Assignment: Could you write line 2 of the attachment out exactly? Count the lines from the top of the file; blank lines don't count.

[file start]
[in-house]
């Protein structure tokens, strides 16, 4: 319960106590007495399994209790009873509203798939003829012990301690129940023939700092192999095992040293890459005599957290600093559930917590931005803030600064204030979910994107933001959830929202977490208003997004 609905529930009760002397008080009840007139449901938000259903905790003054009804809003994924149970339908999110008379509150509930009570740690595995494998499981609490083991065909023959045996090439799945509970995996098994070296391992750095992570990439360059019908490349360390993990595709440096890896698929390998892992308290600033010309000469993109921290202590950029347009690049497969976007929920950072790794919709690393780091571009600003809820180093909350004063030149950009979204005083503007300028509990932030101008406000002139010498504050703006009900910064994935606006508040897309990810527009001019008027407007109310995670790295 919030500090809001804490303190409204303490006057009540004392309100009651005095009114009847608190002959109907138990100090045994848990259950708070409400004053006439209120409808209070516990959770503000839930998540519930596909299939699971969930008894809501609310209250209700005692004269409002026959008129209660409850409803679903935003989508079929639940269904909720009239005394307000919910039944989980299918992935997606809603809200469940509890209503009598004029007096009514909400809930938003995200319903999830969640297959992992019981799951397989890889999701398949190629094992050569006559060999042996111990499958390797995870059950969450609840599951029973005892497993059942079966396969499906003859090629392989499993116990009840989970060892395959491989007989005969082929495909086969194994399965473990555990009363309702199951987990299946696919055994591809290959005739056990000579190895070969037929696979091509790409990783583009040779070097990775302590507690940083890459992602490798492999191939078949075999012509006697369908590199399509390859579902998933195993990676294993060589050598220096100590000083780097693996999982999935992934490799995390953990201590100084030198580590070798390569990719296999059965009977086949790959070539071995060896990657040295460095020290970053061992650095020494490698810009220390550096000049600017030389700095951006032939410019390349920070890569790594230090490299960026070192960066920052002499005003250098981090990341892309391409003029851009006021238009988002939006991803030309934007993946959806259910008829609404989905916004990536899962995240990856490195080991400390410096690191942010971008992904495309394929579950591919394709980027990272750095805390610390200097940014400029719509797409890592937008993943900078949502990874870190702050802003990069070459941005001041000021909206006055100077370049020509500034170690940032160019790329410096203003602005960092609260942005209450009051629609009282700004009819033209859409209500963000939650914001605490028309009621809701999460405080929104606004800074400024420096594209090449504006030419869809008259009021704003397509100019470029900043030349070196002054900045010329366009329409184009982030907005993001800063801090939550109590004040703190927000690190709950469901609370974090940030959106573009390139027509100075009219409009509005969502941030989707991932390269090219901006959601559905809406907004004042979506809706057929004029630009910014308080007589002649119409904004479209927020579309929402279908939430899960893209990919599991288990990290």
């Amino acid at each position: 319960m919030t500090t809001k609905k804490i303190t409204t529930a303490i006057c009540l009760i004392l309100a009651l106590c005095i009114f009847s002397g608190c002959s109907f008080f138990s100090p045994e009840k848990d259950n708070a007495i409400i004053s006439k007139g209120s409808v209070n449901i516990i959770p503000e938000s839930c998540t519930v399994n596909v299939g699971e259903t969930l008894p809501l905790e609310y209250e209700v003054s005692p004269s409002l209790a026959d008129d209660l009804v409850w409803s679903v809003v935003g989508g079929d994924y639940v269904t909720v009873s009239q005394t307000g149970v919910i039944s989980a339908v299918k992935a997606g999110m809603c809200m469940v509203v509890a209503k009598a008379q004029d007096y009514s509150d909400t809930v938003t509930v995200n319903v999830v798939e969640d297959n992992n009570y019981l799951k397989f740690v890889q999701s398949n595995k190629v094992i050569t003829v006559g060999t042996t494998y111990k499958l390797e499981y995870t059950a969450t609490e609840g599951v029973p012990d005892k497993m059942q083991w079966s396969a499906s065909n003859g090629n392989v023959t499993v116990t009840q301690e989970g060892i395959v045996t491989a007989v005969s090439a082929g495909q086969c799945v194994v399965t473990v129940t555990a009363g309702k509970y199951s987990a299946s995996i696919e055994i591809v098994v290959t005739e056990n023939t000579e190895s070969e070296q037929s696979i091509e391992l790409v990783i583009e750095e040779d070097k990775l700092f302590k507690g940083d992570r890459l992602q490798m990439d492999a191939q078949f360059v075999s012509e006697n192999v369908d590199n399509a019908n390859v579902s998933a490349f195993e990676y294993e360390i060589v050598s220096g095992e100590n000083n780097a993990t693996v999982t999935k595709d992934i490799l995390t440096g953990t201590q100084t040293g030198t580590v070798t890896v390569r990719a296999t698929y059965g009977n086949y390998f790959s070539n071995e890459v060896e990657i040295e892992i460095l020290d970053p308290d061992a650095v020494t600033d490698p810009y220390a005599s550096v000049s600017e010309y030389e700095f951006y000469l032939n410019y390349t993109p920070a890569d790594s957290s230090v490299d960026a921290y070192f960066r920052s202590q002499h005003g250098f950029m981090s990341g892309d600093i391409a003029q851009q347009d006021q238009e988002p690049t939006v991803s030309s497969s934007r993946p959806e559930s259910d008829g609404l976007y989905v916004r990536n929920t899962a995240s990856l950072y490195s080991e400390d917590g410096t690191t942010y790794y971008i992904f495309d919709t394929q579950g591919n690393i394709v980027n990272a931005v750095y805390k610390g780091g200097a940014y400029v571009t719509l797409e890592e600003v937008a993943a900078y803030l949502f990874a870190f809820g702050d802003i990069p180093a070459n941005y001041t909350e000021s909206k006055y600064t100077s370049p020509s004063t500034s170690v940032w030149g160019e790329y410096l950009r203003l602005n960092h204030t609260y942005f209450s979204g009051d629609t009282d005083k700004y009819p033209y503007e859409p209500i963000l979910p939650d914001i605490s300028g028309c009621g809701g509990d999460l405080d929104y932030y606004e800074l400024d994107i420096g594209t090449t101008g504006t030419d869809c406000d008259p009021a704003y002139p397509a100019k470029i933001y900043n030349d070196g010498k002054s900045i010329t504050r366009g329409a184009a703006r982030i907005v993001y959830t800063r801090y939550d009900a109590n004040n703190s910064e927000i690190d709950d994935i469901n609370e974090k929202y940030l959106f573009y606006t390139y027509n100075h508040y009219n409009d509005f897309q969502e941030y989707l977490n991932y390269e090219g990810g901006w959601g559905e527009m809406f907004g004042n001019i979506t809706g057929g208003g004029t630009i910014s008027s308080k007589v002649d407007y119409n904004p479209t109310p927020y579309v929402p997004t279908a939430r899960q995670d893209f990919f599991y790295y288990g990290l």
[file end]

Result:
């Protein structure tokens, strides 16, 4: 319960106590007495399994209790009873509203798939003829012990301690129940023939700092192999095992040293890459005599957290600093559930917590931005803030600064204030979910994107933001959830929202977490208003997004 609905529930009760002397008080009840007139449901938000259903905790003054009804809003994924149970339908999110008379509150509930009570740690595995494998499981609490083991065909023959045996090439799945509970995996098994070296391992750095992570990439360059019908490349360390993990595709440096890896698929390998892992308290600033010309000469993109921290202590950029347009690049497969976007929920950072790794919709690393780091571009600003809820180093909350004063030149950009979204005083503007300028509990932030101008406000002139010498504050703006009900910064994935606006508040897309990810527009001019008027407007109310995670790295 919030500090809001804490303190409204303490006057009540004392309100009651005095009114009847608190002959109907138990100090045994848990259950708070409400004053006439209120409808209070516990959770503000839930998540519930596909299939699971969930008894809501609310209250209700005692004269409002026959008129209660409850409803679903935003989508079929639940269904909720009239005394307000919910039944989980299918992935997606809603809200469940509890209503009598004029007096009514909400809930938003995200319903999830969640297959992992019981799951397989890889999701398949190629094992050569006559060999042996111990499958390797995870059950969450609840599951029973005892497993059942079966396969499906003859090629392989499993116990009840989970060892395959491989007989005969082929495909086969194994399965473990555990009363309702199951987990299946696919055994591809290959005739056990000579190895070969037929696979091509790409990783583009040779070097990775302590507690940083890459992602490798492999191939078949075999012509006697369908590199399509390859579902998933195993990676294993060589050598220096100590000083780097693996999982999935992934490799995390953990201590100084030198580590070798390569990719296999059965009977086949790959070539071995060896990657040295460095020290970053061992650095020494490698810009220390550096000049600017030389700095951006032939410019390349920070890569790594230090490299960026070192960066920052002499005003250098981090990341892309391409003029851009006021238009988002939006991803030309934007993946959806259910008829609404989905916004990536899962995240990856490195080991400390410096690191942010971008992904495309394929579950591919394709980027990272750095805390610390200097940014400029719509797409890592937008993943900078949502990874870190702050802003990069070459941005001041000021909206006055100077370049020509500034170690940032160019790329410096203003602005960092609260942005209450009051629609009282700004009819033209859409209500963000939650914001605490028309009621809701999460405080929104606004800074400024420096594209090449504006030419869809008259009021704003397509100019470029900043030349070196002054900045010329366009329409184009982030907005993001800063801090939550109590004040703190927000690190709950469901609370974090940030959106573009390139027509100075009219409009509005969502941030989707991932390269090219901006959601559905809406907004004042979506809706057929004029630009910014308080007589002649119409904004479209927020579309929402279908939430899960893209990919599991288990990290």